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1. About the charity
The Legatum Institute Foundation (registered charity number 1140719) (the ‘charity’) has been registered as a charity since 2011. Its charitable objects are ‘to advance the education of the public in national and international political, social and economic policy, including through the promotion of research in any of those areas and the publication of the useful results of such research’.
2. Why the Commission got involved
In late 2017 the Commission was made aware of some concerns reported in the media about the charity’s independence and received complaints that it was political and acting to promote the views of ‘pro-Brexiteers’.
The charity also at this time proactively reported what it regarded as false and misleading allegations made against it in press reports to us under the Commission’s Serious Incident reporting procedures.
Particular concern related to its research paper:
- ‘Brexit Inflection Point: The Pathway to Prosperity’ (‘the report’) which was published on 4 November 2017 by the charity’s research body, the ‘Special Trade Commission’
The Commission therefore sought to examine whether the work of the charity was conducted in accordance with its educational object and independently of political views.
The Commission also sought to establish whether the report itself was consistent with its stated purpose to advance education, whether the report might risk being perceived to promote a particular political view in respect of Brexit and whether it lacked the necessary balance and neutrality required of an educational charity.
3. The action we took
We requested and obtained detailed information from the charity and examined the structure of the charity, the process for undertaking its research and publication of reports and its connection to the non-charitable Legatum Foundation which had funded the report.
We considered the content of the report, sought an explanation of its aims and background and the trustees’ response to concerns that the paper promoted a particular political direction.
4. What we found
4.1 The charity and its operations
The charity operates through a board of trustees and senior management team supported by a body of research fellows. These include a number of individuals who are prominent in their fields and recognised experts. Although the charity has a relationship with the Legatum Group from which it receives funding, and some individuals connected to the Legatum Group serve on the charity’s board of trustees, it was substantially independent of the Group.
The charity engages with individuals from across the political spectrum both through its programme of events and its research and has sought to ensure a diverse range of views through its appointments.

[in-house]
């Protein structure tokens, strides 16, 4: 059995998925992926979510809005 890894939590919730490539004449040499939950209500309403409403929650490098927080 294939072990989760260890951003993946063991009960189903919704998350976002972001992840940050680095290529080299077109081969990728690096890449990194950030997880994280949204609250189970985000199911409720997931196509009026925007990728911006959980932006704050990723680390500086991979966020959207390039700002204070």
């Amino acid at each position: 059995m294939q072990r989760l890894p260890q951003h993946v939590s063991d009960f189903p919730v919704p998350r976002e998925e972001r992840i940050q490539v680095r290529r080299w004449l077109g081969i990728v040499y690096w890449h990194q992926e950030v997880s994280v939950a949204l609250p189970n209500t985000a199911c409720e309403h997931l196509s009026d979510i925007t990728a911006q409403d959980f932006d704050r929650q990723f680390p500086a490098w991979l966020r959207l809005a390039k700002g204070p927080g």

The charity told us that it has a wide-ranging programme of work across a broad portfolio, which includes research on effective government, refugees and migration, cultural transformation and global trade. Its work on Brexit comprised only a part of its work and this has now been refocused to global trade more generally, following changes in personnel.
4.2 The Special Trade Commission
The Special Trade Commission (STC) (which produced the report on behalf of the charity) was established in 2016 by the charity after the EU referendum. It is a working group of the charity and the trustees describe its role as supporting the charity and educating the public about the nature of the relationship between trade, competition and regulatory policy in the context of the political choices facing the UK.
The trustees explained that the aim of establishing the STC was to enable the charity to have the benefit of experts and thereby have access to a range of perspectives on topical issues and to introduce the rigour of peer review for the most senior experienced and knowledgeable people on the subject of trade policy which the charity could find.
Each research project is subject to peer review processes at different stages in the research life cycle, from initial scoping and consultation, to expert engagement, feedback and final draft review. This includes internal debate and scrutiny within the charity and, where appropriate, external review. The internal review process is designed not only to ensure the quality of the technical detail but is also intended to ensure a balance of views.
4.3 The report
The trustees explained that the purpose of the report was:
to examine the interim conditions necessary for the UK to have an independent trade and regulatory policy and to review the barriers to the UK establishing its own trade agenda – its purpose was not to promote a particular point of view but rather to analyse and assess the implications of the different political choices available for the UK on its ability to independently negotiate trade deals